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Prematurity and postnatal alterations in intermittent hypoxaemia
  1. Juliann M Di Fiore1,
  2. Vidhi Shah2,
  3. Abhijit Patwardhan3,
  4. Abdus Sattar1,
  5. Shengxuan Wang1,
  6. Thomas Raffay1,
  7. Richard J Martin4,
  8. Elie G Abu Jawdeh5
  1. 1 Department of Pediatrics, Case Western Reserve University, Cleveland, Ohio, USA
  2. 2 Division of Neonatology, Rainbow Babies and Children's Hospital, Cleveland, Ohio, USA
  3. 3 Department of Biomedical Engineering, University of Kentucky, Lexington, Kentucky, USA
  4. 4 Department of Pediatrics, Rainbow Babies Childrens Hospital, Cleveland, Ohio, USA
  5. 5 Department of Pediatrics, University of Kentucky, Lexington, Kentucky, USA
  1. Correspondence to Dr Elie G Abu Jawdeh, Pediatrics, University of Kentucky, Lexington, KY 40506, USA; elieabujawdeh{at}


Intermittent hypoxaemia (IH) events are well described in extremely preterm infants, but the occurrence of IH patterns in more mature preterm infants remains unclear. The objective of this study was to characterise the effect of gestational age on early postnatal patterns of IH in extremely (<28 weeks), very (28–<32 weeks) and moderately (32–<34 weeks) preterm infants. As expected, extremely preterm infants had a significantly higher frequency of IH events of longer durations and greater time with hypoxaemia versus very and moderately preterm infants. In addition, the postnatal decrease in IH duration was comparable in the very and moderately preterm infants. This progression of IH events should assist clinicians and families in managing expectations for resolution of IH events during early postnatal life.

  • neonatology
  • health services research

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  • Contributors JMDF and EGAJ designed and conceptualised the study, oversaw and conducted data collection and analyses at their respective centres and wrote the initial manuscript. VS, TR and RJM designed and conceptualised the study and drafted the article. AP participated in development of the study, oversaw data collection at his centre and drafted the article. AS and SW participated in development of the study plan, performed statistical analyses and drafted the article.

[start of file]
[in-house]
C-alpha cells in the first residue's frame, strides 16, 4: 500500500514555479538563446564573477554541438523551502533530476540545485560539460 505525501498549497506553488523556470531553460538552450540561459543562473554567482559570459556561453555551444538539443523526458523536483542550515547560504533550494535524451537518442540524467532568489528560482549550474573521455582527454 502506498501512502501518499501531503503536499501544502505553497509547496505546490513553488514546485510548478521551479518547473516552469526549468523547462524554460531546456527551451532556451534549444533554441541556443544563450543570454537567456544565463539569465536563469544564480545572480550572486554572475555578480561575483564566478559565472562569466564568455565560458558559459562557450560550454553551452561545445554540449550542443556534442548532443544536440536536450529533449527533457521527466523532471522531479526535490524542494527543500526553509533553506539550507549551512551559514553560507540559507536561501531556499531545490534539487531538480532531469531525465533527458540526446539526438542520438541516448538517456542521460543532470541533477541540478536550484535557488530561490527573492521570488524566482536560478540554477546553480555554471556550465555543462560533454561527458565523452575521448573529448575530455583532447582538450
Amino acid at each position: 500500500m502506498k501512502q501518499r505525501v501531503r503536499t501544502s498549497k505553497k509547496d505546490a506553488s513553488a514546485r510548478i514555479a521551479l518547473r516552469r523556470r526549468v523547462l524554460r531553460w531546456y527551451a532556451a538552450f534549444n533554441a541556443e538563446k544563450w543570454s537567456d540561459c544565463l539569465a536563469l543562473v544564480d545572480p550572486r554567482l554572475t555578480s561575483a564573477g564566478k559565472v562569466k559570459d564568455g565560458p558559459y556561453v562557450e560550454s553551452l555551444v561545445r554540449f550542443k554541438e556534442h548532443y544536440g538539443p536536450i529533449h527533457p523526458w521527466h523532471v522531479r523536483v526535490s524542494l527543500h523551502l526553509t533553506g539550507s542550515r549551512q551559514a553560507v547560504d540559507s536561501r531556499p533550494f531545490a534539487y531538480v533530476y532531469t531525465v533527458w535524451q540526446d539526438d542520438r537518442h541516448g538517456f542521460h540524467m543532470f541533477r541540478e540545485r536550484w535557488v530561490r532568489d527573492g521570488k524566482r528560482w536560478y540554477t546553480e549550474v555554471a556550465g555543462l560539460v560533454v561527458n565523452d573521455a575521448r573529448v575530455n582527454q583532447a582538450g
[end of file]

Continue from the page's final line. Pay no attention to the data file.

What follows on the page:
• Funding The study was funded in part by: (1) The Gerber Foundation, University of Kentucky (EGAJ, PI); (2) University of Kentucky’s National Centre for Advancing Translational Sciences, UL1RR033173; (3) TR is supported by NIH K08HL133459-03 grant; and (4) The Gerber Foundation, Case Western Reserve University (JMDF, co-investigator; Peter MacFarlane, principal investigator).

  • Competing interests None declared.

  • Patient consent for publication Not required.

  • Ethics approval The institutes’ committees on human research approved the study protocols (Cleveland, Ohio #021814, and Lexington, Kentucky #44278).

  • Provenance and peer review Not commissioned; externally peer reviewed.

  • Data availability statement Data are available on reasonable request. This study contains data from two university hospital sites. This publication is a retrospective assessment of the two data sets. The data are deidentified. Reuse is not permitted without permission from the authors.